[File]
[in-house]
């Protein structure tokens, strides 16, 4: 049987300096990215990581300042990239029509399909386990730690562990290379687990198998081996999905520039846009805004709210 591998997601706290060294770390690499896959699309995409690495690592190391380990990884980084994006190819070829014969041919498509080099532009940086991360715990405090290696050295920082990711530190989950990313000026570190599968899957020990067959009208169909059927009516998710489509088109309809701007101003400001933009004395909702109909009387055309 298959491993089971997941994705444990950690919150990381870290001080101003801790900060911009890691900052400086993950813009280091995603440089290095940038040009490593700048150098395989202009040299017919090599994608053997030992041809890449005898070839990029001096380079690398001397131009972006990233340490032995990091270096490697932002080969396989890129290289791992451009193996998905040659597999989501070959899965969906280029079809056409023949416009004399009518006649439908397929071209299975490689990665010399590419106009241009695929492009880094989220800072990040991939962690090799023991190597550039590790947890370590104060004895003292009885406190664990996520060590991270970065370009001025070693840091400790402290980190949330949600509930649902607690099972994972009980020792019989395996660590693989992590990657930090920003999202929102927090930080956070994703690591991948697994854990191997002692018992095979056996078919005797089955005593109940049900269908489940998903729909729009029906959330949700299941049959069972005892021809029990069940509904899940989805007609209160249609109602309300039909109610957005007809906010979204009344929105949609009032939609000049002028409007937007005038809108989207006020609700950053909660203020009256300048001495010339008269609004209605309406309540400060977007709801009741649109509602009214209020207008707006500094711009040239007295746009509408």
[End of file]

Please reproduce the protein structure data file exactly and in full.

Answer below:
[in-house]
């Protein structure tokens, strides 16, 4: 049987300096990215990581300042990239029509399909386990730690562990290379687990198998081996999905520039846009805004709210 591998997601706290060294770390690499896959699309995409690495690592190391380990990884980084994006190819070829014969041919498509080099532009940086991360715990405090290696050295920082990711530190989950990313000026570190599968899957020990067959009208169909059927009516998710489509088109309809701007101003400001933009004395909702109909009387055309 298959491993089971997941994705444990950690919150990381870290001080101003801790900060911009890691900052400086993950813009280091995603440089290095940038040009490593700048150098395989202009040299017919090599994608053997030992041809890449005898070839990029001096380079690398001397131009972006990233340490032995990091270096490697932002080969396989890129290289791992451009193996998905040659597999989501070959899965969906280029079809056409023949416009004399009518006649439908397929071209299975490689990665010399590419106009241009695929492009880094989220800072990040991939962690090799023991190597550039590790947890370590104060004895003292009885406190664990996520060590991270970065370009001025070693840091400790402290980190949330949600509930649902607690099972994972009980020792019989395996660590693989992590990657930090920003999202929102927090930080956070994703690591991948697994854990191997002692018992095979056996078919005797089955005593109940049900269908489940998903729909729009029906959330949700299941049959069972005892021809029990069940509904899940989805007609209160249609109602309300039909109610957005007809906010979204009344929105949609009032939609000049002028409007937007005038809108989207006020609700950053909660203020009256300048001495010339008269609004209605309406309540400060977007709801009741649109509602009214209020207008707006500094711009040239007295746009509408």